Halfway through its 90-day service period, the first round of disbursements -- $7.5 million to 28 organizations -- has quickly lifted many lives:

  • 75,884 households have received basic items such as food, clothing and hygiene products
  • 3,553 households have received case management services
  • 2,464 households have received direct financial assistance
  • 1,123 households received home repair or housing services
  • 432 households have received furniture

 
The assistance has produced many touching stories. Here is one.

“Joyce is 89. She lives off her deceased husband’s railroad retirement pension so she manages her funds very carefully.  When Harvey hit, she was forced out of her home due to several feet of standing water.  She has been living with her son and daughter-in-law. Construction contractors told her she would be scheduled to move home a few weeks ago but that didn't happen because there were things that still needed to be done at the house.  Joyce had made a list of items she needed to replace in her home for when she goes back. When she came to West Houston Assistance Ministries for assistance, WHAM told her that it was her lucky day because it had Walmart and Kroger gift cards for individuals affected by Harvey.  This definitely made her day and will help her save her pension funds for other things she needs.”

Fund Leadership

Mayor Turner and Judge Emmett turned over administration of the fund to the Greater Houston Community Foundation, a highly efficient, proven and deeply community minded grant-making organization, and created a board to provide oversight of the distribution of hurricane relief funds. The board is co-chaired by Turner appointee Tony Chase, a civic activist and businessman, and Emmett appointee Bill Jackson, the county budget director.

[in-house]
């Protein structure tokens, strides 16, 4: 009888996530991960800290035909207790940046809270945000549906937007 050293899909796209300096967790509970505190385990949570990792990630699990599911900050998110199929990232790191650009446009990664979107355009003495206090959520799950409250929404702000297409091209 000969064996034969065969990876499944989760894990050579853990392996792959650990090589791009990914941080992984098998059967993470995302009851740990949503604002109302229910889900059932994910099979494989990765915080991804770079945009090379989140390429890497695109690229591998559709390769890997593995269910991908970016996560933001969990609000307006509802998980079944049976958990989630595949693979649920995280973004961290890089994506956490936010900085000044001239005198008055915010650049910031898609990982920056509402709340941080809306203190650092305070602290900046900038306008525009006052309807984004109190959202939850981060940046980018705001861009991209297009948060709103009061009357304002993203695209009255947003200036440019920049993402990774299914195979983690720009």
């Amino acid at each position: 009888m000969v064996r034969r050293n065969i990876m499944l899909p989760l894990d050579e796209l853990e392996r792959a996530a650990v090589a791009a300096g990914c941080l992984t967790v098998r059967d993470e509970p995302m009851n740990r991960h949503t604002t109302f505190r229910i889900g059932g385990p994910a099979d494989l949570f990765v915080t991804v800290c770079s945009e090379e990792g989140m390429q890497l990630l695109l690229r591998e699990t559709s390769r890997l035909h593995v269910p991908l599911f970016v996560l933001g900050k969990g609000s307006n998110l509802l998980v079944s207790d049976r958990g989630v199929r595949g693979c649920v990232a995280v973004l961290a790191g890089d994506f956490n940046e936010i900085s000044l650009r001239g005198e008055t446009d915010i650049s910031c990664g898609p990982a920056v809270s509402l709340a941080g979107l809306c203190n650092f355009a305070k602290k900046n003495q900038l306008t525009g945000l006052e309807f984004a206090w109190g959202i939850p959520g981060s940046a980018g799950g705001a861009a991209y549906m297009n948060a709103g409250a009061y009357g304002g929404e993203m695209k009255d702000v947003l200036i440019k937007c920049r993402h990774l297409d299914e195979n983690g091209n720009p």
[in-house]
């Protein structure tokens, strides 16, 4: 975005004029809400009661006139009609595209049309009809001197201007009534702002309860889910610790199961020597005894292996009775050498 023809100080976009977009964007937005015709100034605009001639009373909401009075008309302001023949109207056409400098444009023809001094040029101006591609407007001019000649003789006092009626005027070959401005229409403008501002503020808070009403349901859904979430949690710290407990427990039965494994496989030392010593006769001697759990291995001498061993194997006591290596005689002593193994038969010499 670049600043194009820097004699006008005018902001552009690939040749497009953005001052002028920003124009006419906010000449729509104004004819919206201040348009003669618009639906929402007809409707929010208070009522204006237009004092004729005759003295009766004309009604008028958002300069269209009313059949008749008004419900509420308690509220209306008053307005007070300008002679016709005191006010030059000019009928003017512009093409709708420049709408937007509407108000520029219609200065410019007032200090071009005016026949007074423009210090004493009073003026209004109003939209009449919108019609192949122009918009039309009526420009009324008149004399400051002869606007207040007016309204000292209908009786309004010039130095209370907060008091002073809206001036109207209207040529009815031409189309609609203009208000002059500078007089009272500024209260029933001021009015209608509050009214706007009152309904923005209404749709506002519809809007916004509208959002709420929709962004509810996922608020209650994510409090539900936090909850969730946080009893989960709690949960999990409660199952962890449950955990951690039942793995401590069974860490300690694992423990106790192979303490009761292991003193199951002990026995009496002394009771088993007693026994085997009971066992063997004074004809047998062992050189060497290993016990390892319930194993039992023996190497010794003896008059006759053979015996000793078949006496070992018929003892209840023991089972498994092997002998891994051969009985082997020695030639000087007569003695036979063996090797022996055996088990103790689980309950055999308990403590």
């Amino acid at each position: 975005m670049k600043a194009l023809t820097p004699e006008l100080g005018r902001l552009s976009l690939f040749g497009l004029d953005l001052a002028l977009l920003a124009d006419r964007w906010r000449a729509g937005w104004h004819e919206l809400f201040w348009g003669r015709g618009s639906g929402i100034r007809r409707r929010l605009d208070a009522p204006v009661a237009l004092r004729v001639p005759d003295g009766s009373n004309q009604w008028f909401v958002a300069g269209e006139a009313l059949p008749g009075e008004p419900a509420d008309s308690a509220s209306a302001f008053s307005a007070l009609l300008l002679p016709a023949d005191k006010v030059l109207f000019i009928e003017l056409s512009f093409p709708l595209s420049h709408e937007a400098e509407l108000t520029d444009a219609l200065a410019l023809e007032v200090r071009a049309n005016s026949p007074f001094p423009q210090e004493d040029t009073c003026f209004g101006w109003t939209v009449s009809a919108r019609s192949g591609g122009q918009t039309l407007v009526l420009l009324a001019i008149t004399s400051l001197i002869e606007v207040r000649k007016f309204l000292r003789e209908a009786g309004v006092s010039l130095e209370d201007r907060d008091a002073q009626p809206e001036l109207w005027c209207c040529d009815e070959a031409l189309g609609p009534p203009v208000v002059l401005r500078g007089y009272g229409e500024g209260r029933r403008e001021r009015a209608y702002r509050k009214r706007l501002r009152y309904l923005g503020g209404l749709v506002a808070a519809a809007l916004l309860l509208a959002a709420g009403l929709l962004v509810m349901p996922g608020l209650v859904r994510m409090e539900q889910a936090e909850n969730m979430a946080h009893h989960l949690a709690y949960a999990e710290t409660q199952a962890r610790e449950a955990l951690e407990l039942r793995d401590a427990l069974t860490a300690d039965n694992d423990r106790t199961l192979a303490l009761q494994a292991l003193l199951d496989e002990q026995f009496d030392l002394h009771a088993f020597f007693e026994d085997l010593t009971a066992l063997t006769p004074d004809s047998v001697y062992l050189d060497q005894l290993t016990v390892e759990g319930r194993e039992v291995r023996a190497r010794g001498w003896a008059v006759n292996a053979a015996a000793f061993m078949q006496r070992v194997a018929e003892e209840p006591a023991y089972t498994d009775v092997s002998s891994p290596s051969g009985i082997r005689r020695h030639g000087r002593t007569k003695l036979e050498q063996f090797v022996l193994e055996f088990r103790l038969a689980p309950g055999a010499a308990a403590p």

The Lake Houston Musical Arts Society, which supports the Kingwood Big Band and the Kingwood Chorale, invites the public to attend two fall concerts free of charge. Many of the performers, supporters and advertisers were directly affected by the flooding and the indirect impact on those who were not flooded has taken an immense toll as well.

Donations will be accepted at the concerts with 100 percent going to the Lake Houston Area Relief Fund, a charity recently formed by Insperity, Somebody Cares Humble, Lake Houston Area Chamber of Commerce, Humble Area Assistance Ministries, the Tribune Newspapers and other community leaders. Insperity will match up to $1 million for all contributions made to the LHA Relief Fund.

 

The Kingwood Big Band will perform Saturday, Nov. 11 at 7:30 p.m. at Strawbridge United Methodist Church, 5629 Kingwood Dr.

The Kingwood Chorale will perform “Calm after the Storm: Songs of Hope and Healing” on Saturday, Nov. 18 at 7:30 p.m. at First Presbyterian Church of Kingwood, 5520 Kingwood Dr., and Sunday, Nov. 19, at 7 p.m. at Atascocita United Methodist Church, 19325 Pinehurst Trail Dr., Humble. For information, visit LHMAS.org or call 832-779-1492.